On July 18, the renowned human rights center Memorial announced the suspension of its activities in Chechnya, following the murder of its activist Natalya Estemirova on July 15. Estemirova was kidnapped in Grozny near her home and found dead in neighboring Ingushetia later on the same day. Memorial’s leadership, as well as most observers, believe that the Chechen President Ramzan Kadyrov is to blame for her murder (www.kavkaz-uzel.ru, July 18; EDM, July 16). Kadyrov vigorously denied his involvement, telephoning the head of Memorial Oleg Orlov and remonstrating against the accusations Orlov had made earlier (www.kavkaz-uzel.ru, July 16; EDM, July 17). The police have accepted Kadyrov’s request that Orlov be criminally investigated on charges of libel (Ekho Moskvy, July 20).
Chechen rights activist and journalist Natalya Estemirova was a close ally of the well-known Russian journalist Anna Politkovskaya, who was murdered in 2006, and the human rights lawyer Stanislav Markelov, who was murdered earlier this year. In the words of their fellow journalist and commentator Yulia Latynina, following Estemirova’s death there will no longer be alternative information competing with state-sponsored news coming from Chechnya (Ekho Moskvy, July 18).
The increasing trend of shutting down all possible sources of independent information from the region can be seen in most of the republics of the North Caucasus in the past year. It appears as if the Russian security services are out to impose a regional version of total control of the media in the restive North Caucasus.
Shortly before her death, Estemirova was reporting on extra-legal murders by local police in Chechnya, the denial of civil rights of members of insurgents’ families and authorities’ attacks on relatives of insurgents. Estemirova was the first to report the rise in the number of kidnappings after Moscow dropped the special counter-terrorism operation regime in Chechnya in April 2009.
Even though President Dmitry Medvedev made a strong statement condemning the criminal perpetrators and urging the police to find them (RIA Novosti, July 15), few observers give this statement much weight, since the previous similar murders have not been seriously investigated. When Anna Politkovskaya was killed in Moscow, then President Vladimir Putin famously stated that the award-winning journalist, who reported on human rights abuses in Chechnya, "brought more damage to Russia by her death, than by her work" (www.polit.ru, October 11, 2006). There is no reason to believe that Putin’s view of rights activists has changed since then or that his grip on power in Russia has loosened. So the killing of the latest famous human rights activist who focused on Chechnya does not deviate from Russian state policy in recent years. However, it indicates that the Kremlin intends to put even tighter control on the flow of information from the North Caucasus.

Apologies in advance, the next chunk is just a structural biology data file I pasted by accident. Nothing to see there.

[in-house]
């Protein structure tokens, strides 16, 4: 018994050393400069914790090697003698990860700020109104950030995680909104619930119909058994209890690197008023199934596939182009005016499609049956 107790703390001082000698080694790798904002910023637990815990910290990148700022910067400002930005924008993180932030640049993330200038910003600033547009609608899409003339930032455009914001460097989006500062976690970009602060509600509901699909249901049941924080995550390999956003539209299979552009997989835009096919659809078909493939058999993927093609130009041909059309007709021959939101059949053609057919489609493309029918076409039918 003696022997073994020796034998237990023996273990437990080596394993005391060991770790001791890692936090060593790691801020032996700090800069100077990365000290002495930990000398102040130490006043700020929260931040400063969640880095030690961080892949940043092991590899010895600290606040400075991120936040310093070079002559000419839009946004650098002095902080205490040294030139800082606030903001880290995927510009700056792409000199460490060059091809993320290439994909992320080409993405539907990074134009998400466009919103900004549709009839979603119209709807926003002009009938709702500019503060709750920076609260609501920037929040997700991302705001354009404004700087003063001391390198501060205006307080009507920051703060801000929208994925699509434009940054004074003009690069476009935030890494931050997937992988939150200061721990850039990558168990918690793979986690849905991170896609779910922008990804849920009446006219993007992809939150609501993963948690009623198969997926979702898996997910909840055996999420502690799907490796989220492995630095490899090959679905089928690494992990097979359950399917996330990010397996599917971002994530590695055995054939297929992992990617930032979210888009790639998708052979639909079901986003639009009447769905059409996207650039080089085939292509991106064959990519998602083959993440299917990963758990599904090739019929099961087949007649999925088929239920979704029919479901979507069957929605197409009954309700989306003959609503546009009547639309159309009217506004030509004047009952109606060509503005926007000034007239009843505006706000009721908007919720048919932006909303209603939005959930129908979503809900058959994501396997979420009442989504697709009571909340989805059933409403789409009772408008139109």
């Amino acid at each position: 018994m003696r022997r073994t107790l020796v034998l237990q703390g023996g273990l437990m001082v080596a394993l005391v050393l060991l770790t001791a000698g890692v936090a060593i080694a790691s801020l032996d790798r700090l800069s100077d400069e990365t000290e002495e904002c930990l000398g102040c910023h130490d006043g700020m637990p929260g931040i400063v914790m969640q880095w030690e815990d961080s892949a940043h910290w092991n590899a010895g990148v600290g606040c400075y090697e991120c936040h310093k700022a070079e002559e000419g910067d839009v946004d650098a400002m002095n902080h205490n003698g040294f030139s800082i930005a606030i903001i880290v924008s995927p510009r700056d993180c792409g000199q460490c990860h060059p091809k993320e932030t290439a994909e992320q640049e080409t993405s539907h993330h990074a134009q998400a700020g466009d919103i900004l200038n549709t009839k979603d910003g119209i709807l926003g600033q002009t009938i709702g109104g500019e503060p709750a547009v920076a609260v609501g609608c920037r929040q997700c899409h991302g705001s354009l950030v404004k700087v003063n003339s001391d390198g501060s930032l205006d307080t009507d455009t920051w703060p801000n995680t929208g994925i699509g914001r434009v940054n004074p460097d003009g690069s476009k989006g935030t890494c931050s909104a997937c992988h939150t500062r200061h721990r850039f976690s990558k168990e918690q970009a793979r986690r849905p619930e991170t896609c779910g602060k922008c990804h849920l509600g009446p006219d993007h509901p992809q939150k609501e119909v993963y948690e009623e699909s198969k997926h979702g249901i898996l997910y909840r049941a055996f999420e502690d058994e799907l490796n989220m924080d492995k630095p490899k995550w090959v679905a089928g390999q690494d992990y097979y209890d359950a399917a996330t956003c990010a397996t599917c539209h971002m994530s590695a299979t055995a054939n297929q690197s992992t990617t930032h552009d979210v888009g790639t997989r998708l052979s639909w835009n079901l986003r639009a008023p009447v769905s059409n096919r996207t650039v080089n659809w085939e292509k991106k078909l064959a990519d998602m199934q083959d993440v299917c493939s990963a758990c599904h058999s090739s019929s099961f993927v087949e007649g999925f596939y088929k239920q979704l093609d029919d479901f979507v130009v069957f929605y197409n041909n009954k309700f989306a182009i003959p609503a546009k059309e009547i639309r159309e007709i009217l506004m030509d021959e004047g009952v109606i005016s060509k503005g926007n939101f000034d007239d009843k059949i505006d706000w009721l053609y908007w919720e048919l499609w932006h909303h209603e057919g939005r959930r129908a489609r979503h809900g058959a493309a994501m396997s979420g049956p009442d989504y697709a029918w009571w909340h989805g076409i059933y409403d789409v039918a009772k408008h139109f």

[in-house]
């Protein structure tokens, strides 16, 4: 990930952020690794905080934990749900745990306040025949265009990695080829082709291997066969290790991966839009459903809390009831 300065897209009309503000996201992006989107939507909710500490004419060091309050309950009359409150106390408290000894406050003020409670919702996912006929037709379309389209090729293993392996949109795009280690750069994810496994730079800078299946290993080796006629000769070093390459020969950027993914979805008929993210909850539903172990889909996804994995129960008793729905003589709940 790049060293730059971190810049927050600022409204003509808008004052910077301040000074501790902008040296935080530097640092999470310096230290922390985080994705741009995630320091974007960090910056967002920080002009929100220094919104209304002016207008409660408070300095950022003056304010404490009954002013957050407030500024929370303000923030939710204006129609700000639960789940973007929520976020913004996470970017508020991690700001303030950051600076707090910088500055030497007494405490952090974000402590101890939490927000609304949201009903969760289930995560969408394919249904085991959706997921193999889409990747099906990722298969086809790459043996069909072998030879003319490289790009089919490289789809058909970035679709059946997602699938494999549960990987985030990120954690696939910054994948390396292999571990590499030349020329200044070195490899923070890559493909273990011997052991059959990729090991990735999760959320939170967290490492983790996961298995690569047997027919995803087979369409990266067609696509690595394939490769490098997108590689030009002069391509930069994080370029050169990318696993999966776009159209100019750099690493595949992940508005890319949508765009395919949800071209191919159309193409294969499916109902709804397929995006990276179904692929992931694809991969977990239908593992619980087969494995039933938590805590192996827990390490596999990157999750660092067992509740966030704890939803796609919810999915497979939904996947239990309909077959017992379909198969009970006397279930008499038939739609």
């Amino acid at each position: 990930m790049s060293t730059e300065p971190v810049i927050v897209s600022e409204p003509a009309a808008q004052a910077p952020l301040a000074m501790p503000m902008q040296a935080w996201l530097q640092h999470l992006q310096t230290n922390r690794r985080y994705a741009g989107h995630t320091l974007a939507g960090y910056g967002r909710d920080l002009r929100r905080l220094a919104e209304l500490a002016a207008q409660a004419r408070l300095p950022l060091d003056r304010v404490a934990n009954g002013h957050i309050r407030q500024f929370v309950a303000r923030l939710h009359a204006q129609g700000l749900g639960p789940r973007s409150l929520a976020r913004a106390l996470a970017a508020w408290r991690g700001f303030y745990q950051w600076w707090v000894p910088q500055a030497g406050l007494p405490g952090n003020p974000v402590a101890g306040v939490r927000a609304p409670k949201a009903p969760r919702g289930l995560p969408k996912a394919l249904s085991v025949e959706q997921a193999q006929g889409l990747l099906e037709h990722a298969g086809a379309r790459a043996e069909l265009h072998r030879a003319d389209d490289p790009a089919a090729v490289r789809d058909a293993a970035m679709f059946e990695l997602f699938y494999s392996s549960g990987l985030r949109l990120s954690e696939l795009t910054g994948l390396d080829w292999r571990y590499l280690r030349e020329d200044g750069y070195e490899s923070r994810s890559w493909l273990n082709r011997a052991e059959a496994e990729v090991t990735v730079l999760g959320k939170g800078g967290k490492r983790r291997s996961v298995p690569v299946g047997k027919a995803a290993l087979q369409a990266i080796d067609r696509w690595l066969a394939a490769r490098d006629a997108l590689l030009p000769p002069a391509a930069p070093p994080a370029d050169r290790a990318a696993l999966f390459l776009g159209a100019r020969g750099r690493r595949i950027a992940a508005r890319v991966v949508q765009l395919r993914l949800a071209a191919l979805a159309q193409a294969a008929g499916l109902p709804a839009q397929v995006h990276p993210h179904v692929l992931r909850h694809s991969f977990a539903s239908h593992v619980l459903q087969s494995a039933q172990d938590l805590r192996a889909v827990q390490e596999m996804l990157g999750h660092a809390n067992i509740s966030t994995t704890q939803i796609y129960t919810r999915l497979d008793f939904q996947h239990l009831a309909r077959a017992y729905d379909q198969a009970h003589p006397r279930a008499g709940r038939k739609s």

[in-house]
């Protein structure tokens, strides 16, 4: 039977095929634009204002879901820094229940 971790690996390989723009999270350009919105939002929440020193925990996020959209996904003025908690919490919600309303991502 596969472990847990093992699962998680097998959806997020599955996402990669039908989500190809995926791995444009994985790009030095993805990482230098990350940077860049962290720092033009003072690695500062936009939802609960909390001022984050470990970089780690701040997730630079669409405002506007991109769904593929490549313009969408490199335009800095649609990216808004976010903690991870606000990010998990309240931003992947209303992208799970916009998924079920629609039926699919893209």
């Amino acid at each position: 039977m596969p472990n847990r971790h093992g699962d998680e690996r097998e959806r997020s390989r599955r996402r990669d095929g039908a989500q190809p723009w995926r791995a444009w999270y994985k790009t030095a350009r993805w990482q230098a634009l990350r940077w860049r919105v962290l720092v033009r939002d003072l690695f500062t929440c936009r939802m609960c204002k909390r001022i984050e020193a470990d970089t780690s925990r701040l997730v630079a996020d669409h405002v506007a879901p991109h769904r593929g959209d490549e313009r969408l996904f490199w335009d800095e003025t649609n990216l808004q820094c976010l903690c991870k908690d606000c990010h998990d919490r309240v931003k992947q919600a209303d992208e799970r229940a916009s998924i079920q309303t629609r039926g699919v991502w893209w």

It is important to answer the question of who exactly killed Natalya Estemirova, but it was Moscow that created the present political system in Chechnya. Whether Kadyrov indulges in the crimes or the Russian security services perpetrate them under the guise of Kadyrov, it is ultimately Russia’s leadership that is responsible for what is going on in the region. Kadyrov, in this respect, is an invaluable asset for the Russians, because they can always point to him as an example of a "savage Chechen," a necessary small evil that has little to do with them, but at the same time successfully carries out Moscow’s dirty work or is used as a shield.
The imposition of abusive restrictions on the media has been evident across the North Caucasus. Since August of last year, the leading Dagestani opposition paper Chernovik and its staff have been under increasing official pressure to stop working. The owner of the Ingush independent website Ingushetia.org Magomed Yevloev was killed while in police custody in August of last year. Miloslav Bitokov, the editor-in-chief of the independent paper Gazeta Yuga, published in Nalchik, Kabardino-Balkaria, was beaten up in September 2008. More recently – in May – the editor-in-chief of the only independent newspaper in North Ossetia Badri Gazzati was arrested on charges of illegal business activities. Also, in the summer of 2008, the aforementioned Natalya Estemirova was forced to leave Grozny because of Kadyrov’s threats. The remaining republics of North Caucasus, like Karachaevo-Cherkessia and Adygeya, already have a very feeble media, so there has no need to suppress anyone.
Whether it is a Moscow-orchestrated campaign or a chain of coincidental local developments is unimportant in this case. As is the case with the Moscow-promoted climate of restrictions of political and personal freedoms and increasing state control over public life, control over information is the logical finale of the emerging new order.
It is important for policymakers and experts to understand that even though the situation in the North Caucasus depends very much on what is going on in Moscow, the region de facto is already a different territory, with rules of behavior distinctly different from the rest of Russia. The North Caucasus is a no man’s land for journalists and rights activists in which the Kremlin’s cliques exercise overwhelming control over the flow of information. This means that the North Caucasus in practice should be treated as a territory under totalitarian state control. Even though Russia as a whole still cannot be referred to as a totalitarian state, the North Caucasus is already there – a relatively new development in the territory’s recent past.